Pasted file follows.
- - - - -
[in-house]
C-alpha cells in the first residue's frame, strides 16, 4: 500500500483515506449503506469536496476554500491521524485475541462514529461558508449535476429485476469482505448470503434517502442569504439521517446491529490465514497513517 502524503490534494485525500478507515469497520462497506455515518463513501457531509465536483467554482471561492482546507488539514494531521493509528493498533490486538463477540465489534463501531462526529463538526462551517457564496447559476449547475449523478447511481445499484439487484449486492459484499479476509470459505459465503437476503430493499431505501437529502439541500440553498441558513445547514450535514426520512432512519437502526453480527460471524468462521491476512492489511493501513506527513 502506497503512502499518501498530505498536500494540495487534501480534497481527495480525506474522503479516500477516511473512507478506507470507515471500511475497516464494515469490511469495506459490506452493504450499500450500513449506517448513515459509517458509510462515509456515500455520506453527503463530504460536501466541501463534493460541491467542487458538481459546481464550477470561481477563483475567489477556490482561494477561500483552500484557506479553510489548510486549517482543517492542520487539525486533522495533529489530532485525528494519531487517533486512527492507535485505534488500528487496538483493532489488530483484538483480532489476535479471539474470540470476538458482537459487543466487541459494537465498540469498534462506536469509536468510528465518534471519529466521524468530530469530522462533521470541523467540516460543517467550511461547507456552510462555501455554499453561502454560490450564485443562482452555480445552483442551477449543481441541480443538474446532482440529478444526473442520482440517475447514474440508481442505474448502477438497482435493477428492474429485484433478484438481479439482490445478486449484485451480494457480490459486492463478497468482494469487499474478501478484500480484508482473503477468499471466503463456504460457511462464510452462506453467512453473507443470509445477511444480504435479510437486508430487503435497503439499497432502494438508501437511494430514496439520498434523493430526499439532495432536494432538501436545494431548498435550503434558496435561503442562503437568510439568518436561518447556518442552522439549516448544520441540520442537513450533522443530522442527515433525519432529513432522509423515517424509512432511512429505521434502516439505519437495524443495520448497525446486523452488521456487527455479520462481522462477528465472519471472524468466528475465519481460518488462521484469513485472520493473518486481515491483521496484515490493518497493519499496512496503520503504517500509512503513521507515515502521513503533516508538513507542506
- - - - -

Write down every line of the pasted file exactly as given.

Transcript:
[in-house]
C-alpha cells in the first residue's frame, strides 16, 4: 500500500483515506449503506469536496476554500491521524485475541462514529461558508449535476429485476469482505448470503434517502442569504439521517446491529490465514497513517 502524503490534494485525500478507515469497520462497506455515518463513501457531509465536483467554482471561492482546507488539514494531521493509528493498533490486538463477540465489534463501531462526529463538526462551517457564496447559476449547475449523478447511481445499484439487484449486492459484499479476509470459505459465503437476503430493499431505501437529502439541500440553498441558513445547514450535514426520512432512519437502526453480527460471524468462521491476512492489511493501513506527513 502506497503512502499518501498530505498536500494540495487534501480534497481527495480525506474522503479516500477516511473512507478506507470507515471500511475497516464494515469490511469495506459490506452493504450499500450500513449506517448513515459509517458509510462515509456515500455520506453527503463530504460536501466541501463534493460541491467542487458538481459546481464550477470561481477563483475567489477556490482561494477561500483552500484557506479553510489548510486549517482543517492542520487539525486533522495533529489530532485525528494519531487517533486512527492507535485505534488500528487496538483493532489488530483484538483480532489476535479471539474470540470476538458482537459487543466487541459494537465498540469498534462506536469509536468510528465518534471519529466521524468530530469530522462533521470541523467540516460543517467550511461547507456552510462555501455554499453561502454560490450564485443562482452555480445552483442551477449543481441541480443538474446532482440529478444526473442520482440517475447514474440508481442505474448502477438497482435493477428492474429485484433478484438481479439482490445478486449484485451480494457480490459486492463478497468482494469487499474478501478484500480484508482473503477468499471466503463456504460457511462464510452462506453467512453473507443470509445477511444480504435479510437486508430487503435497503439499497432502494438508501437511494430514496439520498434523493430526499439532495432536494432538501436545494431548498435550503434558496435561503442562503437568510439568518436561518447556518442552522439549516448544520441540520442537513450533522443530522442527515433525519432529513432522509423515517424509512432511512429505521434502516439505519437495524443495520448497525446486523452488521456487527455479520462481522462477528465472519471472524468466528475465519481460518488462521484469513485472520493473518486481515491483521496484515490493518497493519499496512496503520503504517500509512503513521507515515502521513503533516508538513507542506